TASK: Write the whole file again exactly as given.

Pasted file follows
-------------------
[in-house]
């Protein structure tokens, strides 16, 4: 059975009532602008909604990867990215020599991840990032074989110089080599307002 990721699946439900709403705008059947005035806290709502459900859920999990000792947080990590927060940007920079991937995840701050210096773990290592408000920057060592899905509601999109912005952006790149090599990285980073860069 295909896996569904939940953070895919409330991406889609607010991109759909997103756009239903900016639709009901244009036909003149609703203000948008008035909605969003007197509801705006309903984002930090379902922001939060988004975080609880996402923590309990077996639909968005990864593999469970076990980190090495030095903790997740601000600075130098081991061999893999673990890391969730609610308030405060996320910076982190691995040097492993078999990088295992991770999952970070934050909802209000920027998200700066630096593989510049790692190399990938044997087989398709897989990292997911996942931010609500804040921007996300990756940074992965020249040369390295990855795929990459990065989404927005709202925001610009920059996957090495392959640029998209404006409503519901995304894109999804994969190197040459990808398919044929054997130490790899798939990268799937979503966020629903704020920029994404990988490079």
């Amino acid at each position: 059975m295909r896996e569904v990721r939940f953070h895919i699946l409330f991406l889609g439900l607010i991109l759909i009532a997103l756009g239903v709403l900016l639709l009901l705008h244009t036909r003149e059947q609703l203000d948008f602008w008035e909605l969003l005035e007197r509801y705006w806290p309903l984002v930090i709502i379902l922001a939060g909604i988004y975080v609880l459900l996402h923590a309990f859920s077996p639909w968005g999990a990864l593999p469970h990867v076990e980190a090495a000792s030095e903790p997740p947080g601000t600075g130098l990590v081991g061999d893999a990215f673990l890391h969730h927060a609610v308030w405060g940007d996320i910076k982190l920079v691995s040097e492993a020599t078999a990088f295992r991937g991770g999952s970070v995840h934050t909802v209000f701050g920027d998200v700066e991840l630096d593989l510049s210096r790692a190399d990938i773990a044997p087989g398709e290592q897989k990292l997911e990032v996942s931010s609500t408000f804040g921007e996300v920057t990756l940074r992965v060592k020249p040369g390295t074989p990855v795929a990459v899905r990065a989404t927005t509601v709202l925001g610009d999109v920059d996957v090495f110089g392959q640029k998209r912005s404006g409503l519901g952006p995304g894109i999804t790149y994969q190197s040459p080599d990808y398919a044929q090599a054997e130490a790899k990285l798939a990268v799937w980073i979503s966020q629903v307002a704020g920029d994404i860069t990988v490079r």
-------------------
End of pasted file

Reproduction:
[in-house]
């Protein structure tokens, strides 16, 4: 059975009532602008909604990867990215020599991840990032074989110089080599307002 990721699946439900709403705008059947005035806290709502459900859920999990000792947080990590927060940007920079991937995840701050210096773990290592408000920057060592899905509601999109912005952006790149090599990285980073860069 295909896996569904939940953070895919409330991406889609607010991109759909997103756009239903900016639709009901244009036909003149609703203000948008008035909605969003007197509801705006309903984002930090379902922001939060988004975080609880996402923590309990077996639909968005990864593999469970076990980190090495030095903790997740601000600075130098081991061999893999673990890391969730609610308030405060996320910076982190691995040097492993078999990088295992991770999952970070934050909802209000920027998200700066630096593989510049790692190399990938044997087989398709897989990292997911996942931010609500804040921007996300990756940074992965020249040369390295990855795929990459990065989404927005709202925001610009920059996957090495392959640029998209404006409503519901995304894109999804994969190197040459990808398919044929054997130490790899798939990268799937979503966020629903704020920029994404990988490079």
């Amino acid at each position: 059975m295909r896996e569904v990721r939940f953070h895919i699946l409330f991406l889609g439900l607010i991109l759909i009532a997103l756009g239903v709403l900016l639709l009901l705008h244009t036909r003149e059947q609703l203000d948008f602008w008035e909605l969003l005035e007197r509801y705006w806290p309903l984002v930090i709502i379902l922001a939060g909604i988004y975080v609880l459900l996402h923590a309990f859920s077996p639909w968005g999990a990864l593999p469970h990867v076990e980190a090495a000792s030095e903790p997740p947080g601000t600075g130098l990590v081991g061999d893999a990215f673990l890391h969730h927060a609610v308030w405060g940007d996320i910076k982190l920079v691995s040097e492993a020599t078999a990088f295992r991937g991770g999952s970070v995840h934050t909802v209000f701050g920027d998200v700066e991840l630096d593989l510049s210096r790692a190399d990938i773990a044997p087989g398709e290592q897989k990292l997911e990032v996942s931010s609500t408000f804040g921007e996300v920057t990756l940074r992965v060592k020249p040369g390295t074989p990855v795929a990459v899905r990065a989404t927005t509601v709202l925001g610009d999109v920059d996957v090495f110089g392959q640029k998209r912005s404006g409503l519901g952006p995304g894109i999804t790149y994969q190197s040459p080599d990808y398919a044929q090599a054997e130490a790899k990285l798939a990268v799937w980073i979503s966020q629903v307002a704020g920029d994404i860069t990988v490079r």